Limited data is available on pituitary gigantism, as it is a rare disorder.
A retrospective analysis of 14 patients with pituitary gigantism presented to a single tertiary care institute, from 1990 to 2014, was conducted.
Thirteen patients were male, while one was female. Mean age at diagnosis was 21.9 ± 6.1 years, with a mean lag period of 6.5 ± 5.6 years. Mean height SD score at the time of diagnosis was 3.2 ± 0.6. Symptoms of tumor mass effect were the chief presenting complaint in majority (50 %) of the patients, while two patients were asymptomatic. Six patients had hyperprolactinemia. At presentation, nadir PGGH (Post-glucose GH) and IGF1-ULN (x upper limit of normal) were 63.2 ± 94.9 ng/ml and 1.98 ± 0.5 respectively. All (except one patient with mild pituitary hyperplasia) had pituitary macroadenoma. Six patients had invasive pituitary adenoma. Transsphenoidal approach (TSS) remained primary modality of treatment in 13/14 patients and it achieved remission in 4/13 patients (30.76%) without recurrence over a median follow up of 7 years. Radiotherapy (post-TSS) achieved remission in 3/5 patients (60 %) over a median follow up of 3.5 years. None of the patients received medical management at any point of time. Conclusion: Gigantism is more common in males and remission can be achieved in majority of the patients with the help of multimodality treatment (TSS and radiotherapy) 1).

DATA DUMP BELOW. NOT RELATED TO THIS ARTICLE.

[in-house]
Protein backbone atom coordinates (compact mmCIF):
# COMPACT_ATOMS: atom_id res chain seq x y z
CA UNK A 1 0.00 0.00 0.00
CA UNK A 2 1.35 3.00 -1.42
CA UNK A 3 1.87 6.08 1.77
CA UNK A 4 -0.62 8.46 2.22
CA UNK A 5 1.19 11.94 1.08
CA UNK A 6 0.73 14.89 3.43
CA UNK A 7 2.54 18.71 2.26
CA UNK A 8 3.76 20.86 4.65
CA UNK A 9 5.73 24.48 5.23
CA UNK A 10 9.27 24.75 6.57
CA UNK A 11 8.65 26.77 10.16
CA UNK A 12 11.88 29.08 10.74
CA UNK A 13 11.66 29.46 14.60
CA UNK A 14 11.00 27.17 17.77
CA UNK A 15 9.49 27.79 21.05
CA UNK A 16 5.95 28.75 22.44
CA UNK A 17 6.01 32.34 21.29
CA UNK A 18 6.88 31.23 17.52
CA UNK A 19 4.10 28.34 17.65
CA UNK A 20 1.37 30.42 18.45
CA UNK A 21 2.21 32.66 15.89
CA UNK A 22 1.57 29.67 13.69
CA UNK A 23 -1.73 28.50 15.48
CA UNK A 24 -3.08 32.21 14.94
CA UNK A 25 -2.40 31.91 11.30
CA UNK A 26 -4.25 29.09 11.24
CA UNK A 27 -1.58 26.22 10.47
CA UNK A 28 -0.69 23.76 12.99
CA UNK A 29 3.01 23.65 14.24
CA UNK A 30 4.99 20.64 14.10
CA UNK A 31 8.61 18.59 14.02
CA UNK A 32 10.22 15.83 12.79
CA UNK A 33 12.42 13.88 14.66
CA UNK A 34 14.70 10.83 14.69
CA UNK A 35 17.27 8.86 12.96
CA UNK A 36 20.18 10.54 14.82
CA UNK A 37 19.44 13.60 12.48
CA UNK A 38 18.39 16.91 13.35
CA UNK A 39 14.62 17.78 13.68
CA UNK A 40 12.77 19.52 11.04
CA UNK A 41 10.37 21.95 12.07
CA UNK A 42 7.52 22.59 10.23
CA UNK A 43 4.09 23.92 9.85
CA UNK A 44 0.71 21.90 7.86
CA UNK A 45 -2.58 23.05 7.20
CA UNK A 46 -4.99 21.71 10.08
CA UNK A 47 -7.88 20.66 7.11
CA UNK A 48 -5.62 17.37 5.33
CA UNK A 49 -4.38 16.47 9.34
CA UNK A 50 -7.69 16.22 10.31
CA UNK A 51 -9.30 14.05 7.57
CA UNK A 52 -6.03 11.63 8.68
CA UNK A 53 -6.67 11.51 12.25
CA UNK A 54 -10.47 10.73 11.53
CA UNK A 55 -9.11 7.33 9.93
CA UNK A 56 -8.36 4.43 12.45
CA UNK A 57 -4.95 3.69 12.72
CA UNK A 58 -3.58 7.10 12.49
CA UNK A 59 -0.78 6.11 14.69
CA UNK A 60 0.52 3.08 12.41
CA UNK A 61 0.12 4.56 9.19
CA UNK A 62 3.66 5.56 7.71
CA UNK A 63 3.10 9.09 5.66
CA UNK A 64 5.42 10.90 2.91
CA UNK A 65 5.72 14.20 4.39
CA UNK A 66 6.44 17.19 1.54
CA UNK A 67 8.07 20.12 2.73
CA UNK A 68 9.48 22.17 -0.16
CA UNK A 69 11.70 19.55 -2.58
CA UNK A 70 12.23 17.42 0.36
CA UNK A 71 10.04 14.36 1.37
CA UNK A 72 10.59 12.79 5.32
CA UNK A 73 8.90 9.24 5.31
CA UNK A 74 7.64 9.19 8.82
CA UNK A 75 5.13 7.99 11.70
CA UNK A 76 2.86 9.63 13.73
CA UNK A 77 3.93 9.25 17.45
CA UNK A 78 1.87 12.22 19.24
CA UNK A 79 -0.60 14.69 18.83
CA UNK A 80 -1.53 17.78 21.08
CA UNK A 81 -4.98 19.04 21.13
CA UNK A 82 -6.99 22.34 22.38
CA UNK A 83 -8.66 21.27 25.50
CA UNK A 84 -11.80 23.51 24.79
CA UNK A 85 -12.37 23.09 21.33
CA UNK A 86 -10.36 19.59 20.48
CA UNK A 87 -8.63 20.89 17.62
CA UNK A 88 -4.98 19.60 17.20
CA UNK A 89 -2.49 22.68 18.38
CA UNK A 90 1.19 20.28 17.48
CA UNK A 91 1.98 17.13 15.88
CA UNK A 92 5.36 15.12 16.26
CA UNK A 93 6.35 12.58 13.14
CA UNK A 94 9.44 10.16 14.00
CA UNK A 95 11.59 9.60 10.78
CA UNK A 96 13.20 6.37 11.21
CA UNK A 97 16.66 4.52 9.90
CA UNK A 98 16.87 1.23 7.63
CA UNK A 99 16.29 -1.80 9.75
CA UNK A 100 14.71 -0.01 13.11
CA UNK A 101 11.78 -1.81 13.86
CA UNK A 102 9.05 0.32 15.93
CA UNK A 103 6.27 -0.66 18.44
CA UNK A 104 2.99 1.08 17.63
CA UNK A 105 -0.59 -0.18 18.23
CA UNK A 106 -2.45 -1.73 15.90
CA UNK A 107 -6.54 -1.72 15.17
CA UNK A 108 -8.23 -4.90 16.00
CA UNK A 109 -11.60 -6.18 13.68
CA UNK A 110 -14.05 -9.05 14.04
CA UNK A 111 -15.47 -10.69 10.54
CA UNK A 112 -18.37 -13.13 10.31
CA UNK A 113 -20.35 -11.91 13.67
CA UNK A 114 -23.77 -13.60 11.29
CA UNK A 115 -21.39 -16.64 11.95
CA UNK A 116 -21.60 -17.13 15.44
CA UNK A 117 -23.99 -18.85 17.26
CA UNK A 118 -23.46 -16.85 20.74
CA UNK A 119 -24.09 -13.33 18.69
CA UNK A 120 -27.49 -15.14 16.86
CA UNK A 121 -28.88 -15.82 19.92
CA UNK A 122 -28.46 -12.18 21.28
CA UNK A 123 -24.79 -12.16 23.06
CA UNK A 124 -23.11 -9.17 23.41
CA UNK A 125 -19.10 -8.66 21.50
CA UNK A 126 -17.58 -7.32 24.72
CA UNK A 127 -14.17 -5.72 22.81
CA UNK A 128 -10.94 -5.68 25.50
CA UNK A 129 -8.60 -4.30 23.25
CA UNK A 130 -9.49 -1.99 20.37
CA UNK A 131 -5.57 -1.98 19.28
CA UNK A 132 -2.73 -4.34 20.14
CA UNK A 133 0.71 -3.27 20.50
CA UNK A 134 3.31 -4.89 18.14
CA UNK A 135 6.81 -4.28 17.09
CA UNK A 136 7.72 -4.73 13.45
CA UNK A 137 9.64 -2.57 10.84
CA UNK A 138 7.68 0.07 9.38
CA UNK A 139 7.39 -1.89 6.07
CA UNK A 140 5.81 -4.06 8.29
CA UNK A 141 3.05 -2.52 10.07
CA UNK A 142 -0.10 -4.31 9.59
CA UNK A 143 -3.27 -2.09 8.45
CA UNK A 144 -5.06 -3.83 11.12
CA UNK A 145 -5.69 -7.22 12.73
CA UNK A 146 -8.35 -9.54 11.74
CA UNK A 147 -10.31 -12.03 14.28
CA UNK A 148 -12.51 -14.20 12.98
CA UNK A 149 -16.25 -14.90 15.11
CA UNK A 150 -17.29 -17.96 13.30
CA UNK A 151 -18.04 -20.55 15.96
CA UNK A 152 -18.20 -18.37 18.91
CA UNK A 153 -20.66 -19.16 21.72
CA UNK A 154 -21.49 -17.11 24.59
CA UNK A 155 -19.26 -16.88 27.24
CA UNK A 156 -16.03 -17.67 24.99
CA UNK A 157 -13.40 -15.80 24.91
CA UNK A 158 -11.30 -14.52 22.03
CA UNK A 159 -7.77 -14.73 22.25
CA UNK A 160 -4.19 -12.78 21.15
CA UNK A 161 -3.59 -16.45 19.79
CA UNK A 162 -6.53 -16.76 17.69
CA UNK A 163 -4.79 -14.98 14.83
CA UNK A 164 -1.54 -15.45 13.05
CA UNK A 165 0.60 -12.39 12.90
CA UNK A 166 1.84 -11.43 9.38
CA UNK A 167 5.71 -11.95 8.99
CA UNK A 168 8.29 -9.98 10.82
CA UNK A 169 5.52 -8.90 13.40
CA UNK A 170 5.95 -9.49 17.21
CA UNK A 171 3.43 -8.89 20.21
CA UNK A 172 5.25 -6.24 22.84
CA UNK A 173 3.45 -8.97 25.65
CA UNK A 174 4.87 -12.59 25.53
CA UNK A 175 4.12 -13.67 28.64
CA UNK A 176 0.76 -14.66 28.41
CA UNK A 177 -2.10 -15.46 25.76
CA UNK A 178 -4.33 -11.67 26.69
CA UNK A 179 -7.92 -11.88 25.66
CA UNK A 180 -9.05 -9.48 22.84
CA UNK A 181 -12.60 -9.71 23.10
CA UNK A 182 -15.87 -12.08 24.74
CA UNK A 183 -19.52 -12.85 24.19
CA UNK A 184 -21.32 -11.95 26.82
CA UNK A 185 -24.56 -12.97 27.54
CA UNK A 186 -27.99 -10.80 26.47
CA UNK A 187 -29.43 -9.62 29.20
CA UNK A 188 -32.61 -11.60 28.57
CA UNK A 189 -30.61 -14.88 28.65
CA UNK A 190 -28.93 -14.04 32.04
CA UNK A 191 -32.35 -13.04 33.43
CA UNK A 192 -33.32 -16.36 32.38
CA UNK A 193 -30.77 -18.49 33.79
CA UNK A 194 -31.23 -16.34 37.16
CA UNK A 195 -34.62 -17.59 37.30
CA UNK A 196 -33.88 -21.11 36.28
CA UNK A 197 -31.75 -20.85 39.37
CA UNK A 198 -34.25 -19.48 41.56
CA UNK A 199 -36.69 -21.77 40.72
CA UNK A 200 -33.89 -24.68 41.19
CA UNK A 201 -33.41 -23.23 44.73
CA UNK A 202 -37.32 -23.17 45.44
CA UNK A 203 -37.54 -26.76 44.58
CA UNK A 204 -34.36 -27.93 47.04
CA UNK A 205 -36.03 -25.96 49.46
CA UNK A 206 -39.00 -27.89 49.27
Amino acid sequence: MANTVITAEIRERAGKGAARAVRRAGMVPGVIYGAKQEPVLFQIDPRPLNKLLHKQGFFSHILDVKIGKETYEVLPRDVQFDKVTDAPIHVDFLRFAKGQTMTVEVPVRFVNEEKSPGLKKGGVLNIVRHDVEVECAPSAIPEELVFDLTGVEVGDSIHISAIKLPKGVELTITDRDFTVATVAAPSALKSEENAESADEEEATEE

Marques et al. report a five-generation kindred with two brothers with pituitary gigantism due to AIP mutation-positive GH secreting pituitary adenomas and their first-cousin coincidently also having gigantism due to Marfan syndrome 2).